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The Supreme Court says cities can punish people for sleeping in public places

A homeless person walks near an elementary school in Grants Pass, Ore., on March 23.  The rural city became the unlikely face of the nation's homelessness crisis when it asked the U.S. Supreme Court to uphold its anti-camping laws.
Jenny Kane
/
AP
A homeless person walks near an elementary school in Grants Pass, Ore., on March 23. The rural city became the unlikely face of the nation's homelessness crisis when it asked the U.S. Supreme Court to uphold its anti-camping laws.

The decision could have an impact on Missouri, where the GOP-led legislature in 2022 passed a law banning sleeping on public land. Critics said the Missouri law essentially criminalized homelessness, although it was later overturned on a technicality.

Updated June 28, 2024 at 11:15 AM ET

In its biggest decision on homelessness in decades, the U.S. Supreme Court today ruled that cities can ban people from sleeping and camping in public places. The justices, in a 6-3 decision along ideological lines, overturned lower court rulings that deemed it cruel and unusual under the Eighth Amendment to punish people for sleeping outside if they had nowhere else to go.

Writing for the majority, Justice Gorsuch said, “Homelessness is complex. Its causes are many.” But he said federal judges do not have any “special competence” to decide how cities should deal with this.

“The Constitution’s Eighth Amendment serves many important functions, but it does not authorize federal judges to wrest those rights and responsibilities from the American people and in their place dictate this Nation’s homelessness policy,” he wrote.

In a dissent, Justice Sotomayor said the decision focused only on the needs of cities but not the most vulnerable. She said sleep is a biological necessity, but this decision leaves a homeless person with “an impossible choice — either stay awake or be arrested.”

The court's decision is a win not only for the small Oregon city of Grants Pass, which brought the case, but also for dozens of Western localities that had urged the high court to grant them more enforcement powers as they grapple with record high rates of homelessness. They said the lower court rulings had tied their hands in trying to keep public spaces open and safe for everyone.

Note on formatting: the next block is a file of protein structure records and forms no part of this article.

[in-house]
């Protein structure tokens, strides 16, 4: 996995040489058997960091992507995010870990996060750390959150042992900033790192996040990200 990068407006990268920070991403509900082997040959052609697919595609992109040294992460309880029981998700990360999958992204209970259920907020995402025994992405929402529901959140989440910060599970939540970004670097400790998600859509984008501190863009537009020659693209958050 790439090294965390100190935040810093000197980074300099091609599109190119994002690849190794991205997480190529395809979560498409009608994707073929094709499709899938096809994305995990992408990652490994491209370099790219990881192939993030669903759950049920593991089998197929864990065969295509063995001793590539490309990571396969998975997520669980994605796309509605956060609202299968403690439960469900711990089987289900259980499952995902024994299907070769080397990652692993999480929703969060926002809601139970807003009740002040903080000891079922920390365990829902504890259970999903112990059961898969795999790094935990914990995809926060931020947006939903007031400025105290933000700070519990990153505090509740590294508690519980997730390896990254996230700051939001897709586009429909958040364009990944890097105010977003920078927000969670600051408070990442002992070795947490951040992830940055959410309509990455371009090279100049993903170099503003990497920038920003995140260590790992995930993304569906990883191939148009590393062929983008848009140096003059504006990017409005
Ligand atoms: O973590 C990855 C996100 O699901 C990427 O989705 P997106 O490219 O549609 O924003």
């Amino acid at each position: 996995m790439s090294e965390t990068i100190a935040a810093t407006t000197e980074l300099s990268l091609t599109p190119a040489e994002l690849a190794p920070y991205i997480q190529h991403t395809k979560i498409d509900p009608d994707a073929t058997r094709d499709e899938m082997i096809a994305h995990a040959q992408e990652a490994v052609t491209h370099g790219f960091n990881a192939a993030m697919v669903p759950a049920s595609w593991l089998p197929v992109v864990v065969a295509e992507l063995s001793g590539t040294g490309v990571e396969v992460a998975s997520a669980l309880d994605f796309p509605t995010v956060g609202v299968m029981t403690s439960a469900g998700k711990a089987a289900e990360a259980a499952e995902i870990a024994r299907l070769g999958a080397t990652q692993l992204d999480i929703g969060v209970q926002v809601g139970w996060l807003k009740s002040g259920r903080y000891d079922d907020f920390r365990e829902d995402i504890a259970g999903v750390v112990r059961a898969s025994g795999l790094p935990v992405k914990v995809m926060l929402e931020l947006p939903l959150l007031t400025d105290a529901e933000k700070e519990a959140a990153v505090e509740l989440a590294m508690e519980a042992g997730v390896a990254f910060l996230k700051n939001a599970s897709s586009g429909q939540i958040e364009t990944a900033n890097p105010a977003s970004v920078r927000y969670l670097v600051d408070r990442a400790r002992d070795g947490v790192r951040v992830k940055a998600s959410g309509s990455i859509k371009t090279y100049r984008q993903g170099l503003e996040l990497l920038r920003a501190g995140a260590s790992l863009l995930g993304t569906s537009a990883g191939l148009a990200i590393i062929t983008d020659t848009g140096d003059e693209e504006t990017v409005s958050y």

But advocates for the unhoused say the decision won’t solve the bigger problem, and could make life much harder for the quarter of a million people living on streets, in parks and in their cars. “Where do people experiencing homelessness go if every community decides to punish them for their homelessness?” says Diane Yentel, president of the National Low Income Housing Coalition.

Today’s ruling only changes current law in the 9th Circuit Court of Appeals, which includes California and eight other Western states where the bulk of America’s unhoused population lives. But it will also determine whether similar policies elsewhere are permissible; and it will almost certainly influence homelessness policy in cities around the country.

Cities complained they were hamstrung in managing a public safety crisis

Grants Pass and other cities argued that lower court rulings fueled the spread of homeless encampments, endangering public health and safety. Those decisions did allow cities to restrict when and where people could sleep and even to shut down encampments – but they said cities first had to offer people adequate shelter.

That’s a challenge in many places that don’t have nearly enough shelter beds. In briefs filed by local officials, cities and town also expressed frustration that many unhoused people reject shelter when it is available; they may not want to go if a facility bans pets, for example, or prohibits drugs and alcohol.

Critics also said lower court rulings were ambiguous, making them unworkable in practice. Localities have faced dozens of lawsuits over the details of what’s allowed. And they argued that homelessness is a complex problem that requires balancing competing interests, something local officials are better equipped to do than the courts.

"We are trying to show there's respect for the public areas that we all need to have," Seattle City Attorney Ann Davison told NPR earlier this year. She wrote a legal brief on behalf of more than a dozen other cities. "We care for people, and we're engaging and being involved in the long-term solution for them."

The decision will not solve the larger problem of rising homelessness

Attorneys for homeless people in Grants Pass argued that the city’s regulations were so sweeping, they effectively made it illegal for someone without a home to exist. To discourage sleeping in public spaces, the city banned the use of stoves and sleeping bags, pillows or other bedding. But Grants Pass has no public shelter, only a Christian mission that imposes various restrictions and requires people to attend religious service.

"It's sort of the bare minimum in what a just society should expect, is that you're not going to punish someone for something they have no ability to control," said Ed Johnson of the Oregon Law Center, which represents those who sued the city.

He also said saddling people with fines and a criminal record makes it even harder for them to eventually get into housing.

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Jennifer Ludden helps edit energy and environment stories for NPR's National Desk, working with NPR staffers and a team of public radio reporters across the country. They track the shift to clean energy, state and federal policy moves, and how people and communities are coping with the mounting impacts of climate change.
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